Masked intruders raid Greek gold mining company, set machinery on fire


SKOURIES, Greece — About 40 masked attackers raided the facilities of a prospective gold mine in northern Greece overnight, setting machinery and offices alight, authorities said.

There has long been opposition to the prospect of a gold mine and processing plant being built at Skouries in the Halkidiki peninsula, with some residents objecting to what they say will be the destruction of the environment and of pristine forest in the area, leading to the loss of tourism and other local activities such as farming, the rearing of livestock and fishing.

The mining company, Hellas Gold, is 95 percent owned by Canadian mining company Eldorado Gold Inc. The Greek government has been eager for the foreign investment as it struggles through a deep financial crisis. But the dispute has led to frequent protests in the area, with tear gas and firebombs used and residents trading accusations with the company about heavy-handed reactions and the use of violence.

A police officer said employees told them the intruders tied two security guards together and doused them with gasoline, threatening to set them on fire. One of the guards was kicked and sought hospital treatment for bruises and respiratory problems, while the remaining ten guards employed by the company at the facility fled, said the officer, who spoke on condition of anonymity since he was not authorized to speak to the media, said.

The attackers left the area on foot and placed logs on the approach road to delay firefighters, the officer said. Police believe the attackers used several getaway vehicles stationed some distance from the mine site, the officer said.

Police said they have detained 27 people for questioning early today but all were subsequently released.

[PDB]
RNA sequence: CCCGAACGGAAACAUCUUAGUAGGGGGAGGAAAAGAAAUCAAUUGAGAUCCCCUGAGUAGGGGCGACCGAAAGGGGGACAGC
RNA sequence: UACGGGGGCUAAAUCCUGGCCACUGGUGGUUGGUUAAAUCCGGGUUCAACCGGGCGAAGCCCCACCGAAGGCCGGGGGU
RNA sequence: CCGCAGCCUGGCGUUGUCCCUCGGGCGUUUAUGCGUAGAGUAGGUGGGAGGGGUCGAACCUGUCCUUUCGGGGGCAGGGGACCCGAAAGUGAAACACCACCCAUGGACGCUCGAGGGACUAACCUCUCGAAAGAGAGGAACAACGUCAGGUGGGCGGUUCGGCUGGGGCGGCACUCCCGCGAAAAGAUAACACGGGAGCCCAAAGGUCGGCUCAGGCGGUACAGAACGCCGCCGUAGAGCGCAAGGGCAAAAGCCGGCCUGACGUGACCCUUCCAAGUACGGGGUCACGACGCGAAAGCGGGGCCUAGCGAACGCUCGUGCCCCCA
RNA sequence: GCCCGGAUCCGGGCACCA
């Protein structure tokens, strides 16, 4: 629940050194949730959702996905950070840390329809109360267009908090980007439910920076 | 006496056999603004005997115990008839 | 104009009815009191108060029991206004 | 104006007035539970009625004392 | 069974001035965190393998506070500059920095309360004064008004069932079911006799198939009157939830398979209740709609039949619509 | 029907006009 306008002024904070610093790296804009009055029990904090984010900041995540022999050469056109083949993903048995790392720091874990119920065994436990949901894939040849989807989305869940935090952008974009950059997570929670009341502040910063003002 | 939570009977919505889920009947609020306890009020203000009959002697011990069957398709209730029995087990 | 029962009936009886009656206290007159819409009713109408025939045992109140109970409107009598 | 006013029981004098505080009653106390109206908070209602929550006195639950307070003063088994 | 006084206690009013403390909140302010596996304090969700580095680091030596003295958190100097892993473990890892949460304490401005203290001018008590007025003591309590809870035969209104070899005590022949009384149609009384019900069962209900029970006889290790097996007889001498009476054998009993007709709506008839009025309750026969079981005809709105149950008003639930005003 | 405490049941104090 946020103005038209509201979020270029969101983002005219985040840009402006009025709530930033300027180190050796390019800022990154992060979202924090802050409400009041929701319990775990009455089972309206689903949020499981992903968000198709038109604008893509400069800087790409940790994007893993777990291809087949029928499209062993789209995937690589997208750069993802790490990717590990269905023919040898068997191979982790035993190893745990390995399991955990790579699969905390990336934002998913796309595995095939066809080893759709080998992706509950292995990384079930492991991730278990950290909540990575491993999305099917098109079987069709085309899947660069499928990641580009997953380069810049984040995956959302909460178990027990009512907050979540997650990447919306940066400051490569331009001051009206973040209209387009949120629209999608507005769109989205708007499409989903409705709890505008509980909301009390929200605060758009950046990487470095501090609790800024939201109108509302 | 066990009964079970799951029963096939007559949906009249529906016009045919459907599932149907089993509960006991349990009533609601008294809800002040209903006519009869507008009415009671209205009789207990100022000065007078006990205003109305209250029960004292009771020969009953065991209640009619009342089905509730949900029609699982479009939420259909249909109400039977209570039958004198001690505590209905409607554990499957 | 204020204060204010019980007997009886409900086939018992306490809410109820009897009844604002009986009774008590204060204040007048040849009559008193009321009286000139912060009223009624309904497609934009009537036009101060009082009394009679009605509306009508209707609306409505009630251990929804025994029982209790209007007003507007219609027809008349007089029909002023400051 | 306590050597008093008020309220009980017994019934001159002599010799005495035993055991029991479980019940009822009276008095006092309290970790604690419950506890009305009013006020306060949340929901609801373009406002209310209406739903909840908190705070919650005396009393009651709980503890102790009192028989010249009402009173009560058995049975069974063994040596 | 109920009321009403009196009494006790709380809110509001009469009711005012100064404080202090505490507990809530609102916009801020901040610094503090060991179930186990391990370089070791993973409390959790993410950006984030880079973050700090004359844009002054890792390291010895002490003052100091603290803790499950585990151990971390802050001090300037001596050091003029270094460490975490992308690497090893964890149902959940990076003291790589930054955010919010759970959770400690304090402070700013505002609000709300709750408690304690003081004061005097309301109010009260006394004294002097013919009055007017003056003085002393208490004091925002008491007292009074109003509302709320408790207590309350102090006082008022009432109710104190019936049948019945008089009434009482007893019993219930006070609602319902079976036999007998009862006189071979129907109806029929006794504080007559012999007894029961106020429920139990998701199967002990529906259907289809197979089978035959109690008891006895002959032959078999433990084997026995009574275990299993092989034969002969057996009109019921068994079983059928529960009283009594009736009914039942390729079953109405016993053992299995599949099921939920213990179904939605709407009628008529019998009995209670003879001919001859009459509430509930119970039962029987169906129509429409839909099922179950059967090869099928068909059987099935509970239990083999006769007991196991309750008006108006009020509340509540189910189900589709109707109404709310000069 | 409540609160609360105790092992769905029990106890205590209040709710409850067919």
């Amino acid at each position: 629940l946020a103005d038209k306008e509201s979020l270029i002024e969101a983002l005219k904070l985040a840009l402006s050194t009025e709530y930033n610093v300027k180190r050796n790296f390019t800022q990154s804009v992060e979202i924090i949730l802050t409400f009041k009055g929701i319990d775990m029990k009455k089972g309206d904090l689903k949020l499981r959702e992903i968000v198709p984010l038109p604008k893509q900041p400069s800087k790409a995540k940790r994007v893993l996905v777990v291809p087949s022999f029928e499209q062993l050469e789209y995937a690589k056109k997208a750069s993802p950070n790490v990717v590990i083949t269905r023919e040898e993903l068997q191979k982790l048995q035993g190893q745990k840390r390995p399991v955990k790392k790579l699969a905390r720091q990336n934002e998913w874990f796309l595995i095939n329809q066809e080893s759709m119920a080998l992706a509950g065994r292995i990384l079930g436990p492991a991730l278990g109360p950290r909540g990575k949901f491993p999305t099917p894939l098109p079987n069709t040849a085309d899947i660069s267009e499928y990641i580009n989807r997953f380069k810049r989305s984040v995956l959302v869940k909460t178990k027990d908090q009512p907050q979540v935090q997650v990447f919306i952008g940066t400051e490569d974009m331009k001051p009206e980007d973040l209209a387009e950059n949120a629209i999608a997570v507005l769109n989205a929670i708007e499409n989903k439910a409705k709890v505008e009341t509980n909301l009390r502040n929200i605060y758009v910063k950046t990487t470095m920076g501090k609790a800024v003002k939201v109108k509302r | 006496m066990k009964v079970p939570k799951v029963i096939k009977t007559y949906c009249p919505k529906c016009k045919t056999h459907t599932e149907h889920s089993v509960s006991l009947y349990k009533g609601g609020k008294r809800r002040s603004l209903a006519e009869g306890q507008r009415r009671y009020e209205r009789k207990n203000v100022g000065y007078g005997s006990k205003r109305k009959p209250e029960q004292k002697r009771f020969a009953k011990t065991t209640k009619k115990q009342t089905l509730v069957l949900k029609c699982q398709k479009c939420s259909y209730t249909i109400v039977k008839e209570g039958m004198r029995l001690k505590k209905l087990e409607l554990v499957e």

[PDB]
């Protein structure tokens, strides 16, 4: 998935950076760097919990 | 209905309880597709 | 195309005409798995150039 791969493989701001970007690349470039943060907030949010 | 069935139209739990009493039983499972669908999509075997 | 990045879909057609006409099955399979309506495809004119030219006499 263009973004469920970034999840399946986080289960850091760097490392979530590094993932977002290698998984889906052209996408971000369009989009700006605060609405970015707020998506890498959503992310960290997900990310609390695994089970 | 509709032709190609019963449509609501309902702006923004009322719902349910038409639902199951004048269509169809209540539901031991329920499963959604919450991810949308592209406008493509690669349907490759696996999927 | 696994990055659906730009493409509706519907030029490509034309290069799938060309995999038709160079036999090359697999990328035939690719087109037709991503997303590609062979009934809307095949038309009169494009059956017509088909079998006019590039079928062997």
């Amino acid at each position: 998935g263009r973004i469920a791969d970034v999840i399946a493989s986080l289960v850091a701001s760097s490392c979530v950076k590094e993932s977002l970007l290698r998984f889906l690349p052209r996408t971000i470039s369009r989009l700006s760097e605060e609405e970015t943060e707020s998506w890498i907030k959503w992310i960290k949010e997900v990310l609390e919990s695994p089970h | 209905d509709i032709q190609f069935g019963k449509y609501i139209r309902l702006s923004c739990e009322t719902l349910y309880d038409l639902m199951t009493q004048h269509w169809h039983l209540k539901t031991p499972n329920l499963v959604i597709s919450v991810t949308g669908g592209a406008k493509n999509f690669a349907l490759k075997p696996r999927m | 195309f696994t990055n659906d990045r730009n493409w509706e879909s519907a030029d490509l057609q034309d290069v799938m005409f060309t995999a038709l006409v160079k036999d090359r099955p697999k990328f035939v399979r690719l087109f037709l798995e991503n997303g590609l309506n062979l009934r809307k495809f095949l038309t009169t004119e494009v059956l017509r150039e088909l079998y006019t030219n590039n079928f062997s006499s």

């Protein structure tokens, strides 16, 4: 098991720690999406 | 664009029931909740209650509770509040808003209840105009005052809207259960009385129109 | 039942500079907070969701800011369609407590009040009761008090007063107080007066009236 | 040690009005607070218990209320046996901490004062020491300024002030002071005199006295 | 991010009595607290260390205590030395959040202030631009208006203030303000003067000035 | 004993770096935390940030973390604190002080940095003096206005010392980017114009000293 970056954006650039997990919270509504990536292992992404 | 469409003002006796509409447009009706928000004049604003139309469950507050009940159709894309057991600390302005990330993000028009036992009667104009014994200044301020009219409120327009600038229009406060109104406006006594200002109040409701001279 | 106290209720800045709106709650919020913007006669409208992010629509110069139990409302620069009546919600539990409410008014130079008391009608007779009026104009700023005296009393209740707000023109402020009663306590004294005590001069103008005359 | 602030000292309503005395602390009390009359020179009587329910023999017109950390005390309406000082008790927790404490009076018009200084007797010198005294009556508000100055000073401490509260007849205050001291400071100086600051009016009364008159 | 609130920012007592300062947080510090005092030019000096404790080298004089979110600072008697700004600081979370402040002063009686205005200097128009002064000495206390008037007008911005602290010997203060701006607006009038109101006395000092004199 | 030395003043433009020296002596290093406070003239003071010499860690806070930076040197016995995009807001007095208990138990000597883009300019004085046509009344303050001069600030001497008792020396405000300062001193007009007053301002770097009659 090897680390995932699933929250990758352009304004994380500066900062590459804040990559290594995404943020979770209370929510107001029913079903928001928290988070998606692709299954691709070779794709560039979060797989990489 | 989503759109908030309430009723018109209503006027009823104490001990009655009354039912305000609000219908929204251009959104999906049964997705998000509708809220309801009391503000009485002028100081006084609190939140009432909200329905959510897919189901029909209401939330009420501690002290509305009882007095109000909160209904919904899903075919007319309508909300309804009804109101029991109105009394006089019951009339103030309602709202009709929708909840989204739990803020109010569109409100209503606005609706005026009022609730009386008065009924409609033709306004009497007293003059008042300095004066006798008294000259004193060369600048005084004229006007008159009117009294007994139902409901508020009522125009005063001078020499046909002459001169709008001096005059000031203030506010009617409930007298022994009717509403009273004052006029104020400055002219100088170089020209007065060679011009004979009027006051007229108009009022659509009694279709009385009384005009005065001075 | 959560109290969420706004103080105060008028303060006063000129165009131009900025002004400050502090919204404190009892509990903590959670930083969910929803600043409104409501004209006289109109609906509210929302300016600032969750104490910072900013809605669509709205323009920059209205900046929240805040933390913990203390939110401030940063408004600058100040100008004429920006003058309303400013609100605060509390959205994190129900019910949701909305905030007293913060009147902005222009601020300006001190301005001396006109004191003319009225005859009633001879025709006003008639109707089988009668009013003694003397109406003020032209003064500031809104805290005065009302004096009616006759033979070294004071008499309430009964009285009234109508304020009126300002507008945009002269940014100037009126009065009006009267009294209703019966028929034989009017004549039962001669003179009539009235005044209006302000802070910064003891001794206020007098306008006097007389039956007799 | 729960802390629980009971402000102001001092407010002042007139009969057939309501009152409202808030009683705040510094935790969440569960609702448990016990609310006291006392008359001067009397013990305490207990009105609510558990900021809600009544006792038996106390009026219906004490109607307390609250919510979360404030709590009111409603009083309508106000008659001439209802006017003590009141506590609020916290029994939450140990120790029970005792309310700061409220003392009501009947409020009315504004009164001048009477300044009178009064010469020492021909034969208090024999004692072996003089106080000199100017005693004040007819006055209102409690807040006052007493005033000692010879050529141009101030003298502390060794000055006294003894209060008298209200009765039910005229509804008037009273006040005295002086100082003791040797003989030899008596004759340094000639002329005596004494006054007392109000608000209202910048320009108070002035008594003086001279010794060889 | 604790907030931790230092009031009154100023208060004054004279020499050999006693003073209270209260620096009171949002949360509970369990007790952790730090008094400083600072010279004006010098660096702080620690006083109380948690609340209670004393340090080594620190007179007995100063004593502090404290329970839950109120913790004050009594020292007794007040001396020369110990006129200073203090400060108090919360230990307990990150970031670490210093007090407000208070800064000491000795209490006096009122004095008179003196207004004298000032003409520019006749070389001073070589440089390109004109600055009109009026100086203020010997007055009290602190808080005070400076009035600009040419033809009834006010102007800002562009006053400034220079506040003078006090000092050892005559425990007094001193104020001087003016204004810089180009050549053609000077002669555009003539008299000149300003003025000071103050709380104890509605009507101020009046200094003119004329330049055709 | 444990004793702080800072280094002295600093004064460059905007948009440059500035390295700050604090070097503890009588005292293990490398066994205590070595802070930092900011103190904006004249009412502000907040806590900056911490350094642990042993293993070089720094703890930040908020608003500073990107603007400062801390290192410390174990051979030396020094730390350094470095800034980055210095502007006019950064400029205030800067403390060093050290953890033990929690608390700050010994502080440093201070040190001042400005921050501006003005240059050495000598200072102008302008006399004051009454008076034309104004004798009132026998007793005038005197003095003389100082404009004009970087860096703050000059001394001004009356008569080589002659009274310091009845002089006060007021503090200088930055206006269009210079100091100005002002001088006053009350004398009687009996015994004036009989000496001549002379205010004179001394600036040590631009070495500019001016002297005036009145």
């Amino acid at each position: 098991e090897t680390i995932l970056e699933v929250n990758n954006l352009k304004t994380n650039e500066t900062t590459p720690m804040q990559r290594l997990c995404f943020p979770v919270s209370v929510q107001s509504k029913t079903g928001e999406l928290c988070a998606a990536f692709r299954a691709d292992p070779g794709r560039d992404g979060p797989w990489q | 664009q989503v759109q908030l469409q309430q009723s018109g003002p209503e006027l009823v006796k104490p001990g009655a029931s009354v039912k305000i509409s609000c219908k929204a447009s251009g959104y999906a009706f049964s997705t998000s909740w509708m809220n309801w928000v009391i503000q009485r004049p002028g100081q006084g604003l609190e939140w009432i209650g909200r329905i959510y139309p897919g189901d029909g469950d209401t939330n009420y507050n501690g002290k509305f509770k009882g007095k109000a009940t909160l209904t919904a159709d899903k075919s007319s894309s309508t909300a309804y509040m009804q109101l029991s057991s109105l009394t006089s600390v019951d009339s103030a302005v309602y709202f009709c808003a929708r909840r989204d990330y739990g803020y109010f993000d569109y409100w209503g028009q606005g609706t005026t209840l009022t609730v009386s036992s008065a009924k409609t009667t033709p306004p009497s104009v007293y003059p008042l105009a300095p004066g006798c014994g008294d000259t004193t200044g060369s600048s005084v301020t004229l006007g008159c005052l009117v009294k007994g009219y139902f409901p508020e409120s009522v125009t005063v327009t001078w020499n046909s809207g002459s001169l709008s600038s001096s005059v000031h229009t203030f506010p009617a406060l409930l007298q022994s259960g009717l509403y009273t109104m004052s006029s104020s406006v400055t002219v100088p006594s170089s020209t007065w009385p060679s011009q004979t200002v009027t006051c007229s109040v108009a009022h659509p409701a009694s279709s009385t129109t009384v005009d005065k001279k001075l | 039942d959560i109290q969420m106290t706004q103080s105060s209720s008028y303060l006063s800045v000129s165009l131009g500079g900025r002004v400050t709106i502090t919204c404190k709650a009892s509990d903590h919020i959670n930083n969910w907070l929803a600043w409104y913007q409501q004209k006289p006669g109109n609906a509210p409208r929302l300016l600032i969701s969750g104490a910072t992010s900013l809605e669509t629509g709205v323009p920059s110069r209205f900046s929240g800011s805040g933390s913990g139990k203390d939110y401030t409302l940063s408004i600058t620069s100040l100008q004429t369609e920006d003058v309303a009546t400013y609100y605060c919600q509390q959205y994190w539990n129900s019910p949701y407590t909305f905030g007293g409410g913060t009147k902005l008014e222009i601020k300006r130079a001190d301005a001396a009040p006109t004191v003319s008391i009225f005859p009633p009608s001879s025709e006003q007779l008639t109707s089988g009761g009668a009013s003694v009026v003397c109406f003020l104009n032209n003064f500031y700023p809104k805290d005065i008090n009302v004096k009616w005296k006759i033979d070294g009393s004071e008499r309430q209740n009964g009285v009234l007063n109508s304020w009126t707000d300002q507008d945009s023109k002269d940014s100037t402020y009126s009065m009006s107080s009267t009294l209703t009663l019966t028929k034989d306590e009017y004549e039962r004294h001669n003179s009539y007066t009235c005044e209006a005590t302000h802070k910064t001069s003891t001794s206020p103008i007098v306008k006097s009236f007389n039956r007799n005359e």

Mine's supporters say that 1,200 jobs have already been created in an area that is especially hard hit by long-term unemployment. Some 5,000 people also applied for an additional 200 jobs at the mine, said Giorgos Arvanitis, general secretary of the local miners’ union.

“Who are they who come here and burn everything and threaten our lives?” Angelos Deliyovas, a mine employee told reporters today. “We care for our livelihood and our lives. We have families and kids. The state should tell us what they are going to do about this.”

“Tying employees with ropes and threatening (to burn) them, this is fascism. We will not let this pass by,” says Arvanitis.

The Skouries project is the latest in a complex of mining facilities in the area. Hellas Gold holds mining licenses for an area covering 317 square kilometers (122 square miles) with proven and probable reserves of lead, zinc, silver, gold and copper.

Many see the foreign investment as vital to helping Greece emerge from its economic morass, where a quarter of the workforce unemployed and the economy heading into a sixth year of recession.

“Without the company, the game is over (for the local economy),” says Deliyovas. “Those who try to shut this project, they will find us on the other side.”

Opponents also argue that unlike many other countries, the Greek state gets no royalties from mine concessions other than collect taxes and jobs. Concessions granted in 2004 for Stratoni, one of the Halkidiki mines that is currently operating and is near Skouries, are valid until 2026 and can be renewed twice for 25 years each time, free of charge.

Opponents say the new mine, which will consist of an open pit, tunnels beneath, and processing plant, will destroy the forest and contaminate groundwater. The company rejects these claims, saying it will refill and replant the open pit once the ore has been extracted, and that all necessary care is being taken not to pollute the environment.

“We (the employees) live here; we are the first ones who want to protect the environment,” said Deliyovas.

Eldorado Gold did not immediately respond to requests for comment or details about the raid.